Review: Teen hormones rage in ‘Turn Me On, Dammit!’

Alma, the 15-year-old heroine of the Nordic import “Turn Me On, Dammit!,” is introduced pleasuring herself on the floor of her kitchen to the chatter of a phone sex operator. Instead of setting up a single-minded comedy about teenage desire, however, this gently amusing film from writer-director Jannicke Systad Jacobsen delicately renders more than a few shades of a turbulent female adolescence.

Soft-eyed, hangdog Alma (a wonderful Helene Bergsholm) is racked with horny/romantic fantasies and hates the backwater mountain village where she lives. But what’s most damaging to her embittered, hormonal psyche is the social exile she experiences when no one believes her story about what happened with the cute choirboy (Matias Myren) outside the dance one night.

Dotted with winning miniature portraits of Alma’s sullen friend (Malin Bjørhovde), a nascent political activist, and Alma’s mother (Henriette Steenstrup), hopelessly confused about her daughter’s phone proclivities, “Turn Me On” manages to feel sleepy in tone yet acute about character, and sexually frank but never prurient.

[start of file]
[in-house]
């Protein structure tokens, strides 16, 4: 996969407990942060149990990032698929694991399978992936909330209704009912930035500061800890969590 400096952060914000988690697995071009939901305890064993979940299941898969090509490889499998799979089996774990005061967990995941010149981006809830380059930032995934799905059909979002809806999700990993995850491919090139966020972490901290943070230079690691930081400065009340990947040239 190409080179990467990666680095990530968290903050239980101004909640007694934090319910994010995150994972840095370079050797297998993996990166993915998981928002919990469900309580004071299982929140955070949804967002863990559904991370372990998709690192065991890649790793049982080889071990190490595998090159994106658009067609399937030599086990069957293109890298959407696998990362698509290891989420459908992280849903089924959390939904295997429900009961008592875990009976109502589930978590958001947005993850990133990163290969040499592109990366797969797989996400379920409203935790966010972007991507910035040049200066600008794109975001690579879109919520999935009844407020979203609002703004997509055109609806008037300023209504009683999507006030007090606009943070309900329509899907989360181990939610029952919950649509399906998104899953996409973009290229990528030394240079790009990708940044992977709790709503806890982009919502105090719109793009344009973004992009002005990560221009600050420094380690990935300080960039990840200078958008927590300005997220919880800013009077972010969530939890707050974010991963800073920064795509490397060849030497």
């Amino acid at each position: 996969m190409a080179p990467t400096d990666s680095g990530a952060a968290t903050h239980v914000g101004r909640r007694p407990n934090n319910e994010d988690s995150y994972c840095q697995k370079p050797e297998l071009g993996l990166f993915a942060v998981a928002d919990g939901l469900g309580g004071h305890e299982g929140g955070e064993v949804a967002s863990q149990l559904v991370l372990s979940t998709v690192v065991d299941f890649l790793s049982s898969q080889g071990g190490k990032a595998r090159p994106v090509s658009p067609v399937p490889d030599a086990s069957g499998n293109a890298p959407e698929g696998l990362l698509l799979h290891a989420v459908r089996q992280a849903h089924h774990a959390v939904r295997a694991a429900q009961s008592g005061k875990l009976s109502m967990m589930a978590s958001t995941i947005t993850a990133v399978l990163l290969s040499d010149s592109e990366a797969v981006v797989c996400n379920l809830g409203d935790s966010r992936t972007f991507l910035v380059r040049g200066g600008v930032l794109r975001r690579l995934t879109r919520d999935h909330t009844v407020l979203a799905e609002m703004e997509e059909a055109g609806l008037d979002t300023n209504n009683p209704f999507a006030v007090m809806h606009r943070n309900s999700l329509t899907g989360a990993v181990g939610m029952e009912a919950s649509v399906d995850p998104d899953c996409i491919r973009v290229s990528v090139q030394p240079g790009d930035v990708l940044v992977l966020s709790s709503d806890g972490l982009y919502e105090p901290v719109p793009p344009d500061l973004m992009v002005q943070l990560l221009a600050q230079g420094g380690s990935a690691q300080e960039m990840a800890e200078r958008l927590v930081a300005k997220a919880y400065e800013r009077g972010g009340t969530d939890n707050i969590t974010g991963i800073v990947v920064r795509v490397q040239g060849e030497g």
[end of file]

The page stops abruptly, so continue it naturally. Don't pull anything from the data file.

Most importantly, perhaps, the movie treats a girl’s burgeoning sexuality as neither epic nor problematic, or mutually exclusive of feelings of love, but rather simply, refreshingly, as one part of maturing.


“Turn Me On, Dammit!” No MPAA rating; in Norwegian with English subtitles. Running time: 1 hour, 16 minutes. At Laemmle’s Monica 4-Plex, Santa Monica; Laemmle’s Noho 7, North Hollywood; Laemmle’s Playhouse 7, Pasadena.